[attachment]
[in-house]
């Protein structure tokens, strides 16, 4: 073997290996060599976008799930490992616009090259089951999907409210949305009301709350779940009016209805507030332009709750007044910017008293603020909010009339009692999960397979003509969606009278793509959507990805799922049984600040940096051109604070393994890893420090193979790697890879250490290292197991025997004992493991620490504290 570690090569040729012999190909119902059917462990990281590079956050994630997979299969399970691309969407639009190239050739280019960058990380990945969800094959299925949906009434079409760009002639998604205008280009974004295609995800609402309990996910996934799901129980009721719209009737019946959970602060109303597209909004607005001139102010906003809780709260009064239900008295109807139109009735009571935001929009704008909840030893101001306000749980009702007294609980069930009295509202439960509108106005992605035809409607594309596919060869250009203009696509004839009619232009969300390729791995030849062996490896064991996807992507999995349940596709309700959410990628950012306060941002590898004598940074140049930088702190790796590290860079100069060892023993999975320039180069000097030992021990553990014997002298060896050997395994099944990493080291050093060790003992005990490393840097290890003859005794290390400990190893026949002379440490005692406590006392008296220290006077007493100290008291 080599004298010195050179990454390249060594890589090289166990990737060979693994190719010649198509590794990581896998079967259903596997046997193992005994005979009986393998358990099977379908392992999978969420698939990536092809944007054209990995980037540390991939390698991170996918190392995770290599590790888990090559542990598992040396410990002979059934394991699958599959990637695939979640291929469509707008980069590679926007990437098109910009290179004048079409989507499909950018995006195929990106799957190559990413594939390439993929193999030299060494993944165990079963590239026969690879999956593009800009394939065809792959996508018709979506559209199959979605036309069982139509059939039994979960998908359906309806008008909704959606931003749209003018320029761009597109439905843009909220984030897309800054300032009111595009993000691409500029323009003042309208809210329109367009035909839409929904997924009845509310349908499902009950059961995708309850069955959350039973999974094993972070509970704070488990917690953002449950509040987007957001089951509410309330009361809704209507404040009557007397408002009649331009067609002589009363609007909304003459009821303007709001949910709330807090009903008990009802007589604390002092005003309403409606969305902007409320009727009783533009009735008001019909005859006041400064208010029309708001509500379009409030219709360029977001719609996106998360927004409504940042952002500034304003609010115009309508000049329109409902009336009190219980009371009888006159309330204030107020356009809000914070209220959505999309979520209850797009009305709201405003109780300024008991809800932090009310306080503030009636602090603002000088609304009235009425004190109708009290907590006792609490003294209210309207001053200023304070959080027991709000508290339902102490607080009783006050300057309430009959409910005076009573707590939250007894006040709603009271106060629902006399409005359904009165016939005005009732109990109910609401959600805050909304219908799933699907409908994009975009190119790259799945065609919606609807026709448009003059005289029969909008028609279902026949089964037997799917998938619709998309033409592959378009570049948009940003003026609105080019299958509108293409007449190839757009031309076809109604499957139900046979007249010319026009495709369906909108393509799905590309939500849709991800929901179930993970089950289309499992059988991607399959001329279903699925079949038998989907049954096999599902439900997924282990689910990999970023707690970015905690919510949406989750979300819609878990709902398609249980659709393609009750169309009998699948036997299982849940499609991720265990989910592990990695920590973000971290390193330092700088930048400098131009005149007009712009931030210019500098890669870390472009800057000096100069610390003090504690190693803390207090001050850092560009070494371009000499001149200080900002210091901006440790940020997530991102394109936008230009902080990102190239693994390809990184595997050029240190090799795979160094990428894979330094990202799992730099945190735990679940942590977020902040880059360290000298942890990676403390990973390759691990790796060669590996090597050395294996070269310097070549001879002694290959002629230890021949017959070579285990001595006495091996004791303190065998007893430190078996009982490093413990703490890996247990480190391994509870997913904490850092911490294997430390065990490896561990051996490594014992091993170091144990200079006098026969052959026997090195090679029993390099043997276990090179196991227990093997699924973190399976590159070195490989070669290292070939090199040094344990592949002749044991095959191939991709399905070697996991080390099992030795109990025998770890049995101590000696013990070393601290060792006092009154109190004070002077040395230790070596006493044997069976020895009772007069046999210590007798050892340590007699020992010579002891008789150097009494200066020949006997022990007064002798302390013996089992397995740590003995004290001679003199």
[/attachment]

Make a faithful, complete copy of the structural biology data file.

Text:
[in-house]
């Protein structure tokens, strides 16, 4: 073997290996060599976008799930490992616009090259089951999907409210949305009301709350779940009016209805507030332009709750007044910017008293603020909010009339009692999960397979003509969606009278793509959507990805799922049984600040940096051109604070393994890893420090193979790697890879250490290292197991025997004992493991620490504290 570690090569040729012999190909119902059917462990990281590079956050994630997979299969399970691309969407639009190239050739280019960058990380990945969800094959299925949906009434079409760009002639998604205008280009974004295609995800609402309990996910996934799901129980009721719209009737019946959970602060109303597209909004607005001139102010906003809780709260009064239900008295109807139109009735009571935001929009704008909840030893101001306000749980009702007294609980069930009295509202439960509108106005992605035809409607594309596919060869250009203009696509004839009619232009969300390729791995030849062996490896064991996807992507999995349940596709309700959410990628950012306060941002590898004598940074140049930088702190790796590290860079100069060892023993999975320039180069000097030992021990553990014997002298060896050997395994099944990493080291050093060790003992005990490393840097290890003859005794290390400990190893026949002379440490005692406590006392008296220290006077007493100290008291 080599004298010195050179990454390249060594890589090289166990990737060979693994190719010649198509590794990581896998079967259903596997046997193992005994005979009986393998358990099977379908392992999978969420698939990536092809944007054209990995980037540390991939390698991170996918190392995770290599590790888990090559542990598992040396410990002979059934394991699958599959990637695939979640291929469509707008980069590679926007990437098109910009290179004048079409989507499909950018995006195929990106799957190559990413594939390439993929193999030299060494993944165990079963590239026969690879999956593009800009394939065809792959996508018709979506559209199959979605036309069982139509059939039994979960998908359906309806008008909704959606931003749209003018320029761009597109439905843009909220984030897309800054300032009111595009993000691409500029323009003042309208809210329109367009035909839409929904997924009845509310349908499902009950059961995708309850069955959350039973999974094993972070509970704070488990917690953002449950509040987007957001089951509410309330009361809704209507404040009557007397408002009649331009067609002589009363609007909304003459009821303007709001949910709330807090009903008990009802007589604390002092005003309403409606969305902007409320009727009783533009009735008001019909005859006041400064208010029309708001509500379009409030219709360029977001719609996106998360927004409504940042952002500034304003609010115009309508000049329109409902009336009190219980009371009888006159309330204030107020356009809000914070209220959505999309979520209850797009009305709201405003109780300024008991809800932090009310306080503030009636602090603002000088609304009235009425004190109708009290907590006792609490003294209210309207001053200023304070959080027991709000508290339902102490607080009783006050300057309430009959409910005076009573707590939250007894006040709603009271106060629902006399409005359904009165016939005005009732109990109910609401959600805050909304219908799933699907409908994009975009190119790259799945065609919606609807026709448009003059005289029969909008028609279902026949089964037997799917998938619709998309033409592959378009570049948009940003003026609105080019299958509108293409007449190839757009031309076809109604499957139900046979007249010319026009495709369906909108393509799905590309939500849709991800929901179930993970089950289309499992059988991607399959001329279903699925079949038998989907049954096999599902439900997924282990689910990999970023707690970015905690919510949406989750979300819609878990709902398609249980659709393609009750169309009998699948036997299982849940499609991720265990989910592990990695920590973000971290390193330092700088930048400098131009005149007009712009931030210019500098890669870390472009800057000096100069610390003090504690190693803390207090001050850092560009070494371009000499001149200080900002210091901006440790940020997530991102394109936008230009902080990102190239693994390809990184595997050029240190090799795979160094990428894979330094990202799992730099945190735990679940942590977020902040880059360290000298942890990676403390990973390759691990790796060669590996090597050395294996070269310097070549001879002694290959002629230890021949017959070579285990001595006495091996004791303190065998007893430190078996009982490093413990703490890996247990480190391994509870997913904490850092911490294997430390065990490896561990051996490594014992091993170091144990200079006098026969052959026997090195090679029993390099043997276990090179196991227990093997699924973190399976590159070195490989070669290292070939090199040094344990592949002749044991095959191939991709399905070697996991080390099992030795109990025998770890049995101590000696013990070393601290060792006092009154109190004070002077040395230790070596006493044997069976020895009772007069046999210590007798050892340590007699020992010579002891008789150097009494200066020949006997022990007064002798302390013996089992397995740590003995004290001679003199």